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Shirt tales

Shirt tales

More than mere garments, T-shirts have been vehicles for protest and self-promotion since the 1930s. A new exhibition explores their surprising cultural history

More than mere garments, T-shirts have been vehicles for protest and self-promotion since the 1930s. A new exhibition explores their surprising cultural history

Kassia St Clair | February 20th 2018

The world’s cotton supplies were so great at the end of 2015 that economists estimated there was enough stockpiled to make 127bn T-shirts: 17 for each and every single person on the planet. It is telling that the T-shirt was the unit used to illustrate the point. It is as close as you can get to a universal garment: no matter what your gender, income, or even where you live, the odds are that you own one.

Because of this ubiquity, T-shirts have long been used as more than mere items of clothing. Since the 1930s, designers, activists and brands have been using them for advertising, turning the wearer into a walking billboard. A new exhibition at the Fashion and Textile Museum in London, “T-Shirt: Cult, Culture, Subversion”, explores their cultural significance. With exhibits ranging from a T-shirt used to promote a David Bowie album to recent designs extolling the virtues of ecological fashion, it unpicks the myriad ways in which the T-shirt has been used to broadcast beliefs, signal membership of a cultural tribe, or to protest against social, political or environmental wrongs.

“Aladdin Sane” (1981, above)

The first time a T-shirt was used as a marketing tool was in 1939, as a way of promoting the film “The Wizard of Oz” (unfortunately, no photographs of the T-shirt exist). But it was the music industry, rather than Hollywood, that embraced the T-shirt as its own. By the 1960s band T-shirts – emblazoned with logos, lyrics or the faces of musicians themselves – had become a popular method of advertising. This cut two ways: for the musicians themselves, T-shirts sent their work walking down the street; for their fans they signalled tribal loyalty. This one shows Alladin Sane, the persona devised by David Bowie for his sixth album. The model is Wendy May, the girlfriend of Billy Idol, who founded the punk-rock band Generation X. T-shirts were an important part of the punk armory. In his autobiography, Idol says that around the time this photo was taken he and his crew, including May, ran into a hostile group of Teddy Boys dressed like louche Edwardian dandies. While Idol “cowered in fright” in the station loos, May beat one of them up.


“58% don’t want Pershing” (1984)

When Katherine Hamnett, a British fashion designer, received an invitation to a party hosted by Margaret Thatcher at 10 Downing Street, she thought twice about going. She was worried that her attendance might be interpreted as tacit support for the Iron Lady, many of whose policies she disagreed with. Then she had an idea. She knocked up a T-shirt at the last minute, with the slogan “58% don’t want Pershing” – a reference to the public’s opposition to American missiles being stored on British soil. The photograph was published in newspapers around the world.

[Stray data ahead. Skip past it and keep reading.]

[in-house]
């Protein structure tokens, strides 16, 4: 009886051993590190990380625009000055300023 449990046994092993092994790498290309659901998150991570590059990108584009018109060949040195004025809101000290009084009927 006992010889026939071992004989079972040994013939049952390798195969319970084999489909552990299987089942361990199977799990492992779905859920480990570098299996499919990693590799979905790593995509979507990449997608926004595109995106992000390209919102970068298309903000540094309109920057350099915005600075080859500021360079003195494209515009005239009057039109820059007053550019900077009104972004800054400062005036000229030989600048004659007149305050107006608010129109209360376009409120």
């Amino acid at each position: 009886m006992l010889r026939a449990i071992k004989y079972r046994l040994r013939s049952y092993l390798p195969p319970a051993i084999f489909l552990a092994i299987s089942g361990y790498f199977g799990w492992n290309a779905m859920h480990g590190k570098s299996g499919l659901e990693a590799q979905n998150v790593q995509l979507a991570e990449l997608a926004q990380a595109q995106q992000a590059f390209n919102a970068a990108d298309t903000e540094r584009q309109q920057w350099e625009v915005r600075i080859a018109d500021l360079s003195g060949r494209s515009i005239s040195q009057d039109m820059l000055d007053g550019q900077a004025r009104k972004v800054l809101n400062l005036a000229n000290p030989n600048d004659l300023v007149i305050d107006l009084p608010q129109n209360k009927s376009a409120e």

“Wild Thing” (1971)

The “Wild Thing” T-shirt, worn here by a young woman in Brixton Market in London in 1971, was designed by John Dove and Molly White. They had joined forces three years earlier to create large runs of inventive, silk-screen printed designs, but their real breakthrough came when they discovered a way of printing vibrant colours onto black fabric, well before other people had managed to do so. This design, which also sparkled with rhinestones, was one of their most successful. Created as a tribute to songs by the Troggs and Jimi Hendrix, it became a global hit. By 1973 more than a hundred T-shirts were being pumped out of the Dove and White studio every day – the majority of them Wild Things.


“We Should All be Feminists” (2016)

No matter how humble a garment or how subversive its spirit, it will, sooner or later, be adopted by high fashion. Dior’s “We Should All Be Feminists” T-shirt caused a sensation when it was sent down the catwalk in 2017. Some heralded it as capturing the zeitgeist and celebrating a new era – it was from the first collection of Maria Grazia Ghiuri, the first woman to hold the post of creative director at Dior. But others accused the brand of cynically using feminism to sell clothes. The T-shirt, incidentally, costs £490.


“Single-use plastic is never fantastic” (2017)

Slogan T-shirts are a mainstay of the fast-fashion machine. Millions are made, bought, barely worn and then thrown away each year. Moreover, the vast majority of such garments are made of cheap, difficult-to-recycle dyed cotton – an unmitigated environmental disaster – and the inks used to embellish them are themselves made from a kind of plastic. This T-shirt, modelled by its designer Henry Holland, is more kosher. It’s made from recycled plastic and salvaged cotton to promote an ecological message. Yet however ethically sound their materials, T-shirts are made to be disposable. That makes them, at best, problematic bearers of environmental messages. Sometimes the medium can be antithetical to the message.

T-Shirt: Cult, Culture, Subversion The Fashion and Textile Museum, London, until May 6th 2018